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A bowl of seafood soup.

Mohinga | a Burmese Bouillabaisse


  • Author: Tina
  • Prep Time: 30 minutes
  • Cook Time: 45 minutes
  • Total Time: 1 hour 15 minutes
  • Category: Soup
  • Method: Simmer
  • Cuisine: Burmese Food

Description

Mohinga is the unofficial national dish of Burma (Myanmar).  A lightly spiced fish soup that is served over rice vermicelli noodles and garnished with cilantro, sliced red onions, lime wedges and crispy toppings.  This Burmese food is easy to make a great starter dish for anyone interested learning how the Burmese chow down.


Ingredients

  • 2 Tbs cooking oil
  • 1/2 red onion, diced
  • 1 large or 2 small shallots
  • 1 Tbs minced ginger
  • 2 Tbs lemongrass paste
  • 1 Tbs turmeric
  • 2 Tbs paprika
  • 2 cloves garlic, minced
  • 16 oz clam juice
  • 6 cups of vegetable broth
  • 2 Tbs brown sugar
  • soup thickener (see notes below)
  • 3 lb seafood, your choice
  • 3 Tbs fish sauce
  • 6 hard-boiled eggs, cut in half
  • Vermicelli rice noodles or your favorite Asian noodle

Optional Garnishes:

  • chopped scallions
  • cilantro
  • thinly sliced red onion
  • lime wedges
  • French’s fried onions or fried jalapeños

Instructions

  1. In a large soup pot or dutch oven, heat oil over medium heat and cook onions and shallots until soft and translucent.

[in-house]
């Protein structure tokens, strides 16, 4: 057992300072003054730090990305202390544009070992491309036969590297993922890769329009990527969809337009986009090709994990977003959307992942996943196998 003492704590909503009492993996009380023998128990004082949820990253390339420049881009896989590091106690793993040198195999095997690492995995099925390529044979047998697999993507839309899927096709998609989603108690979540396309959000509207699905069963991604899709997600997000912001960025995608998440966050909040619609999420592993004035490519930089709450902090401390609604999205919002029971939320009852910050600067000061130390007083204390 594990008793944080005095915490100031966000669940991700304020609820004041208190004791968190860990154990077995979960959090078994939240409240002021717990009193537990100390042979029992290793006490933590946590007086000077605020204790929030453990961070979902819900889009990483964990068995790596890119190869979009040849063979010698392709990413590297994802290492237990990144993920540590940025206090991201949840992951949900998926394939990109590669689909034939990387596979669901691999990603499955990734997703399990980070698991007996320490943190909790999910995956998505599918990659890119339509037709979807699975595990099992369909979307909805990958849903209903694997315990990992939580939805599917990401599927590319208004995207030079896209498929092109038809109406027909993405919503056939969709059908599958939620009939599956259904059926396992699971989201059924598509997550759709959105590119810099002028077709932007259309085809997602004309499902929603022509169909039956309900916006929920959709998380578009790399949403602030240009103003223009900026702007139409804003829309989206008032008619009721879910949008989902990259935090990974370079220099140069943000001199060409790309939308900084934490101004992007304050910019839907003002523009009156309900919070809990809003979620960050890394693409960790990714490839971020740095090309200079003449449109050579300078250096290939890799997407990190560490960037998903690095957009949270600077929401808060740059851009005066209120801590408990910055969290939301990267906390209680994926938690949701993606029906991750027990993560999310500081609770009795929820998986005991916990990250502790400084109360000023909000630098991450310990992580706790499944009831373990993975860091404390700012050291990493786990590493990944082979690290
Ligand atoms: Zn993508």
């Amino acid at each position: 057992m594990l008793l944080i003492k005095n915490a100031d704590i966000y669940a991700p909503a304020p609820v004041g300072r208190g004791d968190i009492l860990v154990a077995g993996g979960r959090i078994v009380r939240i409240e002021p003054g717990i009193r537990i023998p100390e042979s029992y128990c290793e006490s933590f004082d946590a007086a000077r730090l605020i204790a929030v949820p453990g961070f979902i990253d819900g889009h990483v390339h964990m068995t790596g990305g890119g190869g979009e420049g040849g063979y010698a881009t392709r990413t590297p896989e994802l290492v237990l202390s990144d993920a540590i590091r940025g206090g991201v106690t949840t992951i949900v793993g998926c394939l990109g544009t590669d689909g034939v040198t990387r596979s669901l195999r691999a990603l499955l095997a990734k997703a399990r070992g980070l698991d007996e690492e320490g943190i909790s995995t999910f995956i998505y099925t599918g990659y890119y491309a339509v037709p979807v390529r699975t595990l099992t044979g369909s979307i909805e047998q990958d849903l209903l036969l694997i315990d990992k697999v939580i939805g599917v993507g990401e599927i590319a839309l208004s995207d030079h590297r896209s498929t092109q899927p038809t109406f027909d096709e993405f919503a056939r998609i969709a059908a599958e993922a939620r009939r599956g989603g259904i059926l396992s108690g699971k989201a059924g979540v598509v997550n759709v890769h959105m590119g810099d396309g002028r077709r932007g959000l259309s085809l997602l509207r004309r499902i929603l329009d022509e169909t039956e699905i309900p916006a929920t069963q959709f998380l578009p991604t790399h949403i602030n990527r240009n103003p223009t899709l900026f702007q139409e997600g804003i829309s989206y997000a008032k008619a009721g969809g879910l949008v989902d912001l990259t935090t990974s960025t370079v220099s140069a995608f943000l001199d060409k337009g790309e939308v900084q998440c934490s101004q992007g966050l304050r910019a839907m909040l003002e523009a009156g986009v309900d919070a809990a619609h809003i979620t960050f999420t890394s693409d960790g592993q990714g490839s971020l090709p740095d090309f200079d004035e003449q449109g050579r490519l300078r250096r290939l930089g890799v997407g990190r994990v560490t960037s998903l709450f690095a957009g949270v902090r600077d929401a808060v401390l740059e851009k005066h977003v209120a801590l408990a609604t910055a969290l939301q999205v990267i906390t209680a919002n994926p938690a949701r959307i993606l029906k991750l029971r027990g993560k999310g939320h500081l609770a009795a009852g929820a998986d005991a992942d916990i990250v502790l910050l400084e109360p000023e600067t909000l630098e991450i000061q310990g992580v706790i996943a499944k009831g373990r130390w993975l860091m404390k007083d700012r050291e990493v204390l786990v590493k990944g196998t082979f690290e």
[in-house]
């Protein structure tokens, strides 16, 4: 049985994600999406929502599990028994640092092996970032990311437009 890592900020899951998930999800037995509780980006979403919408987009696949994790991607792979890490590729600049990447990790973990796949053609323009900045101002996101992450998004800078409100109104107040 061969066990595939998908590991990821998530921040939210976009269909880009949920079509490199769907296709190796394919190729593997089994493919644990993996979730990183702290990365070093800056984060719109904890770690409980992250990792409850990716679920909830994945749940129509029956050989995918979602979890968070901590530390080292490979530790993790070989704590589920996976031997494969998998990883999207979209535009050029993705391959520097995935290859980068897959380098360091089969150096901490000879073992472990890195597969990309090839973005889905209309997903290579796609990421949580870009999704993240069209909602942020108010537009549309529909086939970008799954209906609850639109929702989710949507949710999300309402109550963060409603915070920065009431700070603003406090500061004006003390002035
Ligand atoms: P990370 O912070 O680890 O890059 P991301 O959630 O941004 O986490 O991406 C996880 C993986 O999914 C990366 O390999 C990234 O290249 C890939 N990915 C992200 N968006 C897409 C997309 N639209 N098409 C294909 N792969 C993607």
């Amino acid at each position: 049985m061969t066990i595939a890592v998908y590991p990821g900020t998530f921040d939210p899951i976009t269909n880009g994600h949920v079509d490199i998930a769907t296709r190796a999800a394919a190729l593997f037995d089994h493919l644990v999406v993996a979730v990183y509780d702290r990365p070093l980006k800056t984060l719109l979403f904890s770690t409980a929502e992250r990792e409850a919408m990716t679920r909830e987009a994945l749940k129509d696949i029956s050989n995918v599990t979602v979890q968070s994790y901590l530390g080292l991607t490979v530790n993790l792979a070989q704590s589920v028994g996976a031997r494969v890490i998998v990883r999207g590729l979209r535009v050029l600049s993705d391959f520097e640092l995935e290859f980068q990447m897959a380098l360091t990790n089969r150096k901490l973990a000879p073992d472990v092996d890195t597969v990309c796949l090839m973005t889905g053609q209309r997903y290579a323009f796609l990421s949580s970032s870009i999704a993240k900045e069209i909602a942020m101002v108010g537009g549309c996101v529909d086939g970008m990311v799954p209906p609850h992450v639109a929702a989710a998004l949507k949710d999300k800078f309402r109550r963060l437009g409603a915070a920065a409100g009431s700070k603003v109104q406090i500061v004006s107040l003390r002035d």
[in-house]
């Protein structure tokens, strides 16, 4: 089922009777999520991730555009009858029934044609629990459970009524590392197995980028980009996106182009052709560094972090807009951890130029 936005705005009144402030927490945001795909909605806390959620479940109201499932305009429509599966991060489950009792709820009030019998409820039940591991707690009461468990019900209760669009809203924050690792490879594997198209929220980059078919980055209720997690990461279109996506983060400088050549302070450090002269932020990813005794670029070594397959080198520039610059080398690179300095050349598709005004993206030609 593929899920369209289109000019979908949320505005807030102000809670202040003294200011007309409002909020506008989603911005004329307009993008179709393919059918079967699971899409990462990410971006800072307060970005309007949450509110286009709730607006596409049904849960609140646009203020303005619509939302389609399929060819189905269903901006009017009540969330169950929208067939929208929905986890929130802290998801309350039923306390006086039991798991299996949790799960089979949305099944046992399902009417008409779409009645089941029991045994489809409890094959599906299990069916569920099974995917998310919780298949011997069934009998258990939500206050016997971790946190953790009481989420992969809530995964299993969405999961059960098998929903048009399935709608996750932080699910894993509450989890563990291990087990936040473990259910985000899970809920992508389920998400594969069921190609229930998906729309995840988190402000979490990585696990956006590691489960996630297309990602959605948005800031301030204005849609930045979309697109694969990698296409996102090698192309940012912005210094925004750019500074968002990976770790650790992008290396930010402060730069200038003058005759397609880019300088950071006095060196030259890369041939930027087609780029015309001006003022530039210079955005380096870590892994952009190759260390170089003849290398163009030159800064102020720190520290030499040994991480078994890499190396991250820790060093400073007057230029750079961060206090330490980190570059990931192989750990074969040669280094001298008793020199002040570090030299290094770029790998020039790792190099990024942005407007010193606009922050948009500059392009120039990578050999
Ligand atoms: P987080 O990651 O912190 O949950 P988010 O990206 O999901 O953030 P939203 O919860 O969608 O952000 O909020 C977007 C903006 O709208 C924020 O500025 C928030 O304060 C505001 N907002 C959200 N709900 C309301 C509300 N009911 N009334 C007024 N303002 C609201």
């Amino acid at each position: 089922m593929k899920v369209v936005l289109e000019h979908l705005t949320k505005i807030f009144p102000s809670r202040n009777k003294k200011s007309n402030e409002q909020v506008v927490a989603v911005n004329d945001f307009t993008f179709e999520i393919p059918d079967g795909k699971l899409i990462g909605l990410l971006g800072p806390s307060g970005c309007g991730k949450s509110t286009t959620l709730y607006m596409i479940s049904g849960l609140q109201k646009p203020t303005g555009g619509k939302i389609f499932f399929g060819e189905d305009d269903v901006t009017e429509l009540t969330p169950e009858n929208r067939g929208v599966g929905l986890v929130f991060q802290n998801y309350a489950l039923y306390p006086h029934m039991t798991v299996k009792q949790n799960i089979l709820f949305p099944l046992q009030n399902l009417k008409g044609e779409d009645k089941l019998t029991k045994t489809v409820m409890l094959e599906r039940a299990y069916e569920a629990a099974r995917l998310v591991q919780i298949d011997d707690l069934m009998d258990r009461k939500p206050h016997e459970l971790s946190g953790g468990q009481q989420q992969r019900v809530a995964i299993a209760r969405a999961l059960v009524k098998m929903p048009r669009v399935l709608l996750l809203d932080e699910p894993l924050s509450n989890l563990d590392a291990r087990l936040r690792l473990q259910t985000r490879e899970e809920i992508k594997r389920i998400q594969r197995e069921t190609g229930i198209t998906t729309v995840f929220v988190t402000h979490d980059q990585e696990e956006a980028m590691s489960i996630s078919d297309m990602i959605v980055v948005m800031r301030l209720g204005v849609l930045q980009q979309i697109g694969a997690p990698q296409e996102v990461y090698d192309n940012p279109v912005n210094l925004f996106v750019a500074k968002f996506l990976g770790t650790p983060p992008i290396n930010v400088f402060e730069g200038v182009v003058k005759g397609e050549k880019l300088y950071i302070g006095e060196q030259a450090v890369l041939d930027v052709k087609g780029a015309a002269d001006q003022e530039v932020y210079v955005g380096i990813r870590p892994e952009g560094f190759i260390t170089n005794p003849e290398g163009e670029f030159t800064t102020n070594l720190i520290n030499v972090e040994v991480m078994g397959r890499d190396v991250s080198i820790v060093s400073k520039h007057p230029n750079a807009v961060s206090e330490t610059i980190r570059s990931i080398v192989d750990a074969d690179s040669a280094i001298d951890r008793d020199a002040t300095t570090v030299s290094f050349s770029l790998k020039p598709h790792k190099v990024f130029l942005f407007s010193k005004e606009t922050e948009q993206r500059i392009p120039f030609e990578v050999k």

2. Add ginger, lemongrass, turmeric, paprika and stir and cook for 1 minute.
  3. Add garlic, stir and cook one more minute.
  4. Add clam juice, broth and brown sugar, stir and bring to a simmer.
  5. Add your thickener of choice (see notes below).  Simmer for 30 minutes.
  6. While your soup is simmering, prepare your hard boiled eggs if you haven’t already and cook your noodles according to package directions.  After cooking noodles, I always plunge in cold water and leave it there until ready to serve.  The noodles won’t stick together that way and you won’t have to toss them with oil.  I also store leftovers in the fridge that way.  If they dry out, they will stick together.
  7. Add seafood and cook until seafood is just cooked through.  It will turn opaque and if it’s fish, will flake easily with a fork.  Shrimp will turn pink and opaque.  Seafood cooks quickly, usually 3-5 minutes in a simmering liquid depending on how thick the portions are.  Use your best judgment.  The longer you cook seafood, the more tough and chewy it becomes.
  8. Add fish sauce at the end, stir gently.  Serve over noodles and sliced egg.  Garnish.

Notes

  • I always have jarred aromatics ready to go in the fridge.  Although I love using fresh garlic, ginger and lemongrass, some recipes can be a bit too much work for me if I don’t take some shortcuts.  I always have a small jar of minced garlic and ginger in the fridge, they keep for a long time.  I buy lemongrass in a tube as I need it, it has a shorter fridge life.
  • The Burmese use toasted rice powder to thicken their soups.  It’s the common starch they have.  To make it, roast uncooked rice on a baking sheet in the oven at about 300 degrees until golden.  Cool and pulverize in a spice grinder.  Westerners typically use either corn starch or tapioca starch mixed in with some water to form a slurry and pour that into simmering liquid.  I prefer potato flakes.  For this recipe I actually used 1 cup of dried potato flakes.
  • Clam juice is my shortcut to making seafood broth.  It’s too easy.
  • You may use your choice of seafood.  The Burmese, like most food cultures, use what’s available.  Catfish is common.  I used a frozen seafood mix I found at the grocery store.  We don’t have access to fresh seafood here.

Nutrition

  • Serving Size: 1 1/2 cups